MODENA: Massimo Bottura needs no introduction. Known mostly for as the chef-patron together with his wife Lara Gilmore of Osteria Francescana in Modena, today he is the best known Italian face in the world of gastronomy.
At a recent e-Class he explained his mantra to never renounce to books and to great quality ingredients.
The e-Class was organised by the Italian Chamber of Commerce of the Benelux country as part of the True Italian taste initiative, which aims to showcase the exceptional produce that comes out of Italy. And it was fitting for Massimo Bottura to represent and showcase these ingredients.
I’m given the opportunity to ask Massimo a question and I wanted to understand his take on Italian cuisine outside Italy. Over the past few years, the Italian offer outside Italy has improved considerably in all corners of the world. While pizza and pasta remain Italy’s most ‘exported food’ there is another, more sophisticated approach to cooking Italian food outside Italy. At times it is a reflection of the chef and sometimes a bit too fusion for those who know Italian cuisine.
So I asked Massimo how he would define Italian food outside of Italy and whether there is a risk that Italian food becomes a fusion as it mixes with other cultures or ingredients.
“There are basics that cannot be replaced. Of course, if we speak of Aceto Balsamico, Parmigiano Reggiano, Prosciutto di Parma, these are fundamental ingredients that also have certain characteristics that are distinct and make them irreplaceable,” he said.
“In my Los Angeles restaurant, I can never recreate my dish Ooops I broke the lemon tart. If you don’t have the lemons from Sorrento, the capers from Sicily you cannot create the conditions to make it perfectly. But the team can work with local ingredients that might give you other results.”
Massimo adds that for example, with Gucci Osteria in the US, he has asked his chefs to use sea urchins from Santa Barbara. They are making a ‘sea’ carbonara that is profoundly Italian,” he says. “I tell my chefs outside Italy that they need to work with their emotions and their history. You need to think local but always keep in mind the exceptional quality of Italian ingredients.”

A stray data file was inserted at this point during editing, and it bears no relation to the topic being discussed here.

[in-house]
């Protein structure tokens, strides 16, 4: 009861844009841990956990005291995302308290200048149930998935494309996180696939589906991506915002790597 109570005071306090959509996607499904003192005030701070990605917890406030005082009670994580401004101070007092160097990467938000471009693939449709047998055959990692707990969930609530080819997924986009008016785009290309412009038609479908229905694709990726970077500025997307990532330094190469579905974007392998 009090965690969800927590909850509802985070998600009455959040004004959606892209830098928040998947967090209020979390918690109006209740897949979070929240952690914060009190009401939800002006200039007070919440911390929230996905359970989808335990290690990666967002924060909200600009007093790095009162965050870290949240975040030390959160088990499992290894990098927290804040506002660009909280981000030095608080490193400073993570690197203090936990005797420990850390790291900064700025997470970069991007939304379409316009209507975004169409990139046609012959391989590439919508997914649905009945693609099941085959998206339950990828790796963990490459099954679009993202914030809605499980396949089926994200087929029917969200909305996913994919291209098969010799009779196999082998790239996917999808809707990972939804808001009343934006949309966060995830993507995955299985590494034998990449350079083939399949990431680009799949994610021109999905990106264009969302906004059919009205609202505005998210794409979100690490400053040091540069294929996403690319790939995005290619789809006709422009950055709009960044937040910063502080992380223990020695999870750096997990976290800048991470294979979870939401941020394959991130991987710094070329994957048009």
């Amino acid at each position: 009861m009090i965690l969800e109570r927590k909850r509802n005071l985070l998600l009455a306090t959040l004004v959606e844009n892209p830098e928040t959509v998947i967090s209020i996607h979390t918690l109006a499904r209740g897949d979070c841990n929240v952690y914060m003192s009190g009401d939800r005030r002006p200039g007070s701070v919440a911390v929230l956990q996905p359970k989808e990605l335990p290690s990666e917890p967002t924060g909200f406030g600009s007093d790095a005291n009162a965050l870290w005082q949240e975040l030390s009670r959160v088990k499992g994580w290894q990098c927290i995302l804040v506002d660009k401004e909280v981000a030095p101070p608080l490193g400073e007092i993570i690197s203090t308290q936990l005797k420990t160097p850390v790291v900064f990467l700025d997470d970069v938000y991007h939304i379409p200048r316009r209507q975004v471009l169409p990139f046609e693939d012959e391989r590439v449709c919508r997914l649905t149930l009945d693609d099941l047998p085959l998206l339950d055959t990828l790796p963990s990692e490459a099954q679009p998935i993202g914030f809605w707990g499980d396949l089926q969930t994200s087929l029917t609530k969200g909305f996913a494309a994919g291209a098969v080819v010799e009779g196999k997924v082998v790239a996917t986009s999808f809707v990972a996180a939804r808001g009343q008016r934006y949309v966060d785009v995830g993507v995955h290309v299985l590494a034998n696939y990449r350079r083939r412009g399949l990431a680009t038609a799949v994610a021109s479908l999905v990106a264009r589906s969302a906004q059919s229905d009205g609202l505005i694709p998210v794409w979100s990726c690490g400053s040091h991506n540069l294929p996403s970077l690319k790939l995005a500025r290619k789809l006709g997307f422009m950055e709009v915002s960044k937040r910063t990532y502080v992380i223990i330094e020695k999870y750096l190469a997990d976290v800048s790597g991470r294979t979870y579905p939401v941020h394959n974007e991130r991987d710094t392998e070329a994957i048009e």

In his view, to make a spaghetti with a fresh tomato sauce anywhere in the world you don’t need to get tomatoes from Italy but rather the best fresh tomatoes you can find and recreate the sauce maying using an olive oil from the South of Italy or topping it with Parmigiano Reggiano for example.
He speaks of pasta as a prime example. “Some people may think that eight euros per kilo for pasta is too much. There are of course much cheaper options. But fundamentally it is a question of choice. No one has qualms with buying a phone costing EUR 1,000 each year. But then they hesitate to buy quality ingredients which make all the difference in a dish. It is all a question of priorities.”
The Italian chef said that his battle is that of ensuring that artisans and producers get what they deserve. “This is a dream but we need to ensure that industry takes a step back and think about the ethics of paying nothing for the work of farmers. Recently, we had 1,000 kilos of spelt in the garden of Casa Maria Luigia. It was more than we needed. They offered us 280 euros for this. This is madness. 280 euros for 1,000 kilos of organic spelt. We packed it ourselves and sent it to our refettorios (soup kitchens). If we do not pay the producers and farmers what they deserve we will end up losing them,” he said.
Massimo speaks of one of his signature dishes a ‘Magnum of Fois Gras’. He has taken a highly recognisable commercial ice-cream and has enveloped fois gas in hazelnuts from Piedmont and Sicilian almonds from Noto. In the centre there is his 50 year old aged Balsamic vinegar. “The Fois Gras represents a part of my past, i.e. my training with Georges Cogny in France” and is covered with ingredients from two regions on the borders of Italy with at the centre my region. This is Italy. It is the sun, the fog, the high temperatures, the coast along the Mediterranean. It is this incredibly biodiversity that is at the heart of Italy,” he said.
Giving advice to young chefs, Massimo said that a young chef needed to have an obsession for work, for studying and to travel as much as possible and also absorb as much culture as possible. “It is essential to travel with the eyes and ears wide open. Read as much as you can but read books not just surf the web. A chef should never forget from where he comes and who he is. His cuisine needs to be his own expression,” he said.